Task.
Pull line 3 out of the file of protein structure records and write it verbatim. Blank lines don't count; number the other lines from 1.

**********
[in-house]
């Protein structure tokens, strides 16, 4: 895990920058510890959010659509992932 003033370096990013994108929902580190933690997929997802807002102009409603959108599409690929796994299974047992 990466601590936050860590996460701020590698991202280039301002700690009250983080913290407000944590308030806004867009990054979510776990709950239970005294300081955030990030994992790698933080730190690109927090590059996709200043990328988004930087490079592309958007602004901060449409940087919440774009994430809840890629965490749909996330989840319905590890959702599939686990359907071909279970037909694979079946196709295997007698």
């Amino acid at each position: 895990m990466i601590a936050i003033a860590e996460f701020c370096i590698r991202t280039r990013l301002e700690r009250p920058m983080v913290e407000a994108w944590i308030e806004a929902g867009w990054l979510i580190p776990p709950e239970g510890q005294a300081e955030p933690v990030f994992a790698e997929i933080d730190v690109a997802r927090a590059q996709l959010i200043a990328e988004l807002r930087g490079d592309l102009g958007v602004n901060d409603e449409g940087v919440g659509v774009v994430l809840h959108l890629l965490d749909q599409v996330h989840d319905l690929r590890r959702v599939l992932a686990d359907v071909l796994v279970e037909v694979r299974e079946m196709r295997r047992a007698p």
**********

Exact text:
């Amino acid at each position: 895990m990466i601590a936050i003033a860590e996460f701020c370096i590698r991202t280039r990013l301002e700690r009250p920058m983080v913290e407000a994108w944590i308030e806004a929902g867009w990054l979510i580190p776990p709950e239970g510890q005294a300081e955030p933690v990030f994992a790698e997929i933080d730190v690109a997802r927090a590059q996709l959010i200043a990328e988004l807002r930087g490079d592309l102009g958007v602004n901060d409603e449409g940087v919440g659509v774009v994430l809840h959108l890629l965490d749909q599409v996330h989840d319905l690929r590890r959702v599939l992932a686990d359907v071909l796994v279970e037909v694979r299974e079946m196709r295997r047992a007698p």